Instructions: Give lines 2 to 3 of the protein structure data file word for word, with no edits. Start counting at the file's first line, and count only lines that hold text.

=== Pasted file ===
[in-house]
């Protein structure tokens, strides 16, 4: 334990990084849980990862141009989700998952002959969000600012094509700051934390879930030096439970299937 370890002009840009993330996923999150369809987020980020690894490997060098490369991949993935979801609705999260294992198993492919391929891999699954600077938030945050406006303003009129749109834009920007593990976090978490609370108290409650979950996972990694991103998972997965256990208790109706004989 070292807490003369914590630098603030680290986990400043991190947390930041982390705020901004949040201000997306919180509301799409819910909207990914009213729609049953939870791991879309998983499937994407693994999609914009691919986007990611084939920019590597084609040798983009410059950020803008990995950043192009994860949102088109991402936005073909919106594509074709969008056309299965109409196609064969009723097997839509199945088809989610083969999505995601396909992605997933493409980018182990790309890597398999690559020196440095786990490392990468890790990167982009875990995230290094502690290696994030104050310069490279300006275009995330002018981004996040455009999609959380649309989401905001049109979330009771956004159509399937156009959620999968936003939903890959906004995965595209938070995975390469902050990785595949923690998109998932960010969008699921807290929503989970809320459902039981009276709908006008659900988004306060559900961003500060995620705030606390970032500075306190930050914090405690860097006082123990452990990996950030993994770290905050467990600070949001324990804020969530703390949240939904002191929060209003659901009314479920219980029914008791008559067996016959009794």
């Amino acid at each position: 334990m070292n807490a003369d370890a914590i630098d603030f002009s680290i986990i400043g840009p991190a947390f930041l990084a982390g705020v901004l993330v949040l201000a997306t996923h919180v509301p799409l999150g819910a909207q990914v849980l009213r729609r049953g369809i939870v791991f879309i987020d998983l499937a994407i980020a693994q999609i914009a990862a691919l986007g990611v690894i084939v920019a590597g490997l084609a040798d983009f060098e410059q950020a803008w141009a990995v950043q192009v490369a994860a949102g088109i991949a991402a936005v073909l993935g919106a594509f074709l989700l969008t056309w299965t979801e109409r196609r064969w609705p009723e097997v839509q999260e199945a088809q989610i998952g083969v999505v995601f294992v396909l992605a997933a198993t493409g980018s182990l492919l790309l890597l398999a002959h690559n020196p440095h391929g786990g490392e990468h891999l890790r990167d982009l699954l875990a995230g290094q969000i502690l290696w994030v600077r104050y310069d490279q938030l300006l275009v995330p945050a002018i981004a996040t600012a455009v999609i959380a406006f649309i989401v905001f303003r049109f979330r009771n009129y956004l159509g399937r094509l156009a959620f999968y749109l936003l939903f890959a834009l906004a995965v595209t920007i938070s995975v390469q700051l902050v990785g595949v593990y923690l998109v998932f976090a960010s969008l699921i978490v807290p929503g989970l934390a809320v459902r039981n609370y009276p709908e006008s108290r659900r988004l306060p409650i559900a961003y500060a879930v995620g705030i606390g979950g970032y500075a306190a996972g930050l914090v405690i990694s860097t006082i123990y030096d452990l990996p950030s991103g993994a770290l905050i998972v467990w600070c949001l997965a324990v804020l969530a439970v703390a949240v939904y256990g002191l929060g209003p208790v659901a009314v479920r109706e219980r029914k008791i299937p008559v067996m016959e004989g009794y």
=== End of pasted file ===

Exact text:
């Protein structure tokens, strides 16, 4: 334990990084849980990862141009989700998952002959969000600012094509700051934390879930030096439970299937 370890002009840009993330996923999150369809987020980020690894490997060098490369991949993935979801609705999260294992198993492919391929891999699954600077938030945050406006303003009129749109834009920007593990976090978490609370108290409650979950996972990694991103998972997965256990208790109706004989 070292807490003369914590630098603030680290986990400043991190947390930041982390705020901004949040201000997306919180509301799409819910909207990914009213729609049953939870791991879309998983499937994407693994999609914009691919986007990611084939920019590597084609040798983009410059950020803008990995950043192009994860949102088109991402936005073909919106594509074709969008056309299965109409196609064969009723097997839509199945088809989610083969999505995601396909992605997933493409980018182990790309890597398999690559020196440095786990490392990468890790990167982009875990995230290094502690290696994030104050310069490279300006275009995330002018981004996040455009999609959380649309989401905001049109979330009771956004159509399937156009959620999968936003939903890959906004995965595209938070995975390469902050990785595949923690998109998932960010969008699921807290929503989970809320459902039981009276709908006008659900988004306060559900961003500060995620705030606390970032500075306190930050914090405690860097006082123990452990990996950030993994770290905050467990600070949001324990804020969530703390949240939904002191929060209003659901009314479920219980029914008791008559067996016959009794």
């Amino acid at each position: 334990m070292n807490a003369d370890a914590i630098d603030f002009s680290i986990i400043g840009p991190a947390f930041l990084a982390g705020v901004l993330v949040l201000a997306t996923h919180v509301p799409l999150g819910a909207q990914v849980l009213r729609r049953g369809i939870v791991f879309i987020d998983l499937a994407i980020a693994q999609i914009a990862a691919l986007g990611v690894i084939v920019a590597g490997l084609a040798d983009f060098e410059q950020a803008w141009a990995v950043q192009v490369a994860a949102g088109i991949a991402a936005v073909l993935g919106a594509f074709l989700l969008t056309w299965t979801e109409r196609r064969w609705p009723e097997v839509q999260e199945a088809q989610i998952g083969v999505v995601f294992v396909l992605a997933a198993t493409g980018s182990l492919l790309l890597l398999a002959h690559n020196p440095h391929g786990g490392e990468h891999l890790r990167d982009l699954l875990a995230g290094q969000i502690l290696w994030v600077r104050y310069d490279q938030l300006l275009v995330p945050a002018i981004a996040t600012a455009v999609i959380a406006f649309i989401v905001f303003r049109f979330r009771n009129y956004l159509g399937r094509l156009a959620f999968y749109l936003l939903f890959a834009l906004a995965v595209t920007i938070s995975v390469q700051l902050v990785g595949v593990y923690l998109v998932f976090a960010s969008l699921i978490v807290p929503g989970l934390a809320v459902r039981n609370y009276p709908e006008s108290r659900r988004l306060p409650i559900a961003y500060a879930v995620g705030i606390g979950g970032y500075a306190a996972g930050l914090v405690i990694s860097t006082i123990y030096d452990l990996p950030s991103g993994a770290l905050i998972v467990w600070c949001l997965a324990v804020l969530a439970v703390a949240v939904y256990g002191l929060g209003p208790v659901a009314v479920r109706e219980r029914k008791i299937p008559v067996m016959e004989g009794y």